Frequency maps of linear systems on heavy/extreme days indicate that most places can expect to see one to two linear systems associated with heavy rain events per year, and one linear system associated with extreme events once in three years (Fig. 9). Interestingly, these frequency maps do not share much resemblance to the annual or seasonal frequency maps. Rather, HRE linear systems have relatively similar frequency across much of the domain, fragmented by a minimum southwest of the Macedon ranges in the same location as the annual precipitation minimum, and linear systems on EREs occur more frequently in the Kilmore gap region. A total of 83.6% (81.1%) of HRE (ERE) days have at least one linear system somewhere in the domain, and those days contribute 82.8% (77.8%) of the rain that falls during HRE/EREs. This consistency between the frequency and contribution suggests that a similar amount of rain falls on linear system days as other types of HRE (ERE) days.

Fig. 9.
Fig. 9.

Average number of days with a linear system that are also (a) HREs and (b) EREs. Does not account for the possibility of multiple different linear systems passing the same point in one day. The 200- and 500-m terrain is in black and white contours, respectively. The thin orange outline is the Melbourne metro area. The pink rectangle shows the 200 × 200 km2 domain used in the analysis.

Citation: Monthly Weather Review 149, 10; 10.1175/MWR-D-21-0007.1

Spatial variations in the contribution of heavy/extreme linear system day rainfall to total rainfall (not shown) are similar to those for all linear system days (e.g., Fig. 7b), but the relative contributions to rainfall on heavy/extreme days appear to be influenced by local coastlines and terrain; differences are on the order of a few percent (Figs. 7c,d). Heavy linear system days contribute more to HRE rainfall in the ranges to the north and west and along the coastline. Extreme linear system days have relatively higher contribution in the east and toward the north of the Macedon and Yarra Ranges.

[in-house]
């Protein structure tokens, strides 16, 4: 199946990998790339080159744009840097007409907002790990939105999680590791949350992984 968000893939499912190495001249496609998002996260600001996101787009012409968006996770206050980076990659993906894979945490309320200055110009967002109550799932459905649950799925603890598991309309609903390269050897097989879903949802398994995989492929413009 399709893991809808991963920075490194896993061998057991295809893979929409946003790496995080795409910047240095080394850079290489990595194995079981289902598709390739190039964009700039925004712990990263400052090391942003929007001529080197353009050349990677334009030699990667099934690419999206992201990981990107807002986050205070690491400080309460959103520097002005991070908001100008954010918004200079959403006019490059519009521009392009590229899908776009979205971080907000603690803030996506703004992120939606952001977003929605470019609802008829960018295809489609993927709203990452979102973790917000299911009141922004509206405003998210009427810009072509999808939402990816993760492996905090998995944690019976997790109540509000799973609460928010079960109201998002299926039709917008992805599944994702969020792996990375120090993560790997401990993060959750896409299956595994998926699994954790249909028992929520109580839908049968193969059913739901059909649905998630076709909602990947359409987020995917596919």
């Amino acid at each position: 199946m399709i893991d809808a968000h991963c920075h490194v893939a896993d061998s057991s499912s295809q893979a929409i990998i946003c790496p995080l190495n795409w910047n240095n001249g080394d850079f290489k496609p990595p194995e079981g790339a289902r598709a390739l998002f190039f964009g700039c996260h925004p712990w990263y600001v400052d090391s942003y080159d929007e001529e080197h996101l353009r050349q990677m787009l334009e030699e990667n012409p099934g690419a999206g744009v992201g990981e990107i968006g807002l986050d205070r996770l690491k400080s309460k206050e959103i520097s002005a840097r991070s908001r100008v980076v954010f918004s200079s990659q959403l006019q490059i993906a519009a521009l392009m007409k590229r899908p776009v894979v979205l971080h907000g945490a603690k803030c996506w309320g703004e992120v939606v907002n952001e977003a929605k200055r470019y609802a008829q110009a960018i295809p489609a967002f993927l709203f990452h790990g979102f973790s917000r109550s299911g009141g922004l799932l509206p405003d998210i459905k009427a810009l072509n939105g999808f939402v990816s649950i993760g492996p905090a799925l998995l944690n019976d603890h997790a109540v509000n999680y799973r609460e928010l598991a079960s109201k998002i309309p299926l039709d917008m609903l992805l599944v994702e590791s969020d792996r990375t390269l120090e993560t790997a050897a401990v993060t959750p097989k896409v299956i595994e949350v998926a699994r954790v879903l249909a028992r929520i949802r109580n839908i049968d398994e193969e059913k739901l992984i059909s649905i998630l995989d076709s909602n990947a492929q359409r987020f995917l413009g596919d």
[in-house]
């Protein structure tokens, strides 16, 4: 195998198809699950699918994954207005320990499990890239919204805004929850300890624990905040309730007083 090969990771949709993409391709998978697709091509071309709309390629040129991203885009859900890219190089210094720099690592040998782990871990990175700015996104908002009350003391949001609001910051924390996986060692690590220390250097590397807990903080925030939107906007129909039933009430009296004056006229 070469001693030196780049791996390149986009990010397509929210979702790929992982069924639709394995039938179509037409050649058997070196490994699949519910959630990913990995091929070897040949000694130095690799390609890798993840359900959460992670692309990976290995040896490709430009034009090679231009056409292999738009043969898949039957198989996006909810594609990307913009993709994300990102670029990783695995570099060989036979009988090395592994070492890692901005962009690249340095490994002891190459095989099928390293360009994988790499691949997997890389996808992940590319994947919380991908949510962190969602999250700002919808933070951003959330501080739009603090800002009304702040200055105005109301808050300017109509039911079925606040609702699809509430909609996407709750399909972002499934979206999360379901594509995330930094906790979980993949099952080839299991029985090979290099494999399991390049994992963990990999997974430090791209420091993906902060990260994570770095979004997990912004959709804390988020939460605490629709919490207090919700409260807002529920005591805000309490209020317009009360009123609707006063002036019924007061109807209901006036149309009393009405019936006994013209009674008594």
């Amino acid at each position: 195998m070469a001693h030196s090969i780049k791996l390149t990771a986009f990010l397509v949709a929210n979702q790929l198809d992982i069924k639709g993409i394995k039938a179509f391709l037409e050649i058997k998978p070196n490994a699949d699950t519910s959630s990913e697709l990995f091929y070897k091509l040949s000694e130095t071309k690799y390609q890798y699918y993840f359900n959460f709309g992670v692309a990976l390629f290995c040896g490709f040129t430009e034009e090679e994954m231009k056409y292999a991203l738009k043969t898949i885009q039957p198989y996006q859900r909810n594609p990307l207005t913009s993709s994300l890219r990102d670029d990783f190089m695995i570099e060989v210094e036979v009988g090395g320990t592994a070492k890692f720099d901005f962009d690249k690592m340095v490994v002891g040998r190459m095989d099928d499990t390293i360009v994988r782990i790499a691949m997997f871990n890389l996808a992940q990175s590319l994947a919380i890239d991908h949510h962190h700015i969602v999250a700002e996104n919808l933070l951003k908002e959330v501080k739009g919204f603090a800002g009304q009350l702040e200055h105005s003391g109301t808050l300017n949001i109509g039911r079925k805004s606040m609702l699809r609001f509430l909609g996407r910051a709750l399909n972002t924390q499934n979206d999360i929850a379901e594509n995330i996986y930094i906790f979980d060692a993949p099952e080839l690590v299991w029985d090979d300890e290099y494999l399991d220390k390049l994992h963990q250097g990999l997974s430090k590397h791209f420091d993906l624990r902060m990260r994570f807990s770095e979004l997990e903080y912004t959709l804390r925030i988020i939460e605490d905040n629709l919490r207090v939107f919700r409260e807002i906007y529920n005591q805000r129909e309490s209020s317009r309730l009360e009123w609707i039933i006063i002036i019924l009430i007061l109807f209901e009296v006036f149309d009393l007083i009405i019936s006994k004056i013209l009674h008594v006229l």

To contextualize the seasonal contributions of heavy and extreme linear system rainfall, we examined all HREs and EREs (with or without linear systems, Fig. 10b). HREs occur most frequently in spring, are more consistent across the other seasons (Fig. 10a), and they have the largest contributions to seasonal rainfall in spring and summer (Fig. 10b). HREs with linear systems follow a similar trend in frequency (Fig. 10c), but contribute the most to heavy rainfall in winter (Fig. 10d), when the heavy rainfall contribution to the seasonal total is lowest (Fig. 10b).

Fig. 10.
Fig. 10.

Seasonal bulk rainfall statistics: (a) fraction of heavy/extreme rainfall days by season, (b) gridpoint mean contribution heavy/extreme rainfall day rainfall to seasonal rainfall, and (c) fraction of days with linear systems and fraction of days that overlapped with heavy and extreme rainfall events by season. The former is shown by the left axis, the latter (overlap with heavy and extreme events) is shown by the right axis. (d) Contribution of rainfall on days in (c) to wet day/heavy/extreme rainfall totals by season.

Citation: Monthly Weather Review 149, 10; 10.1175/MWR-D-21-0007.1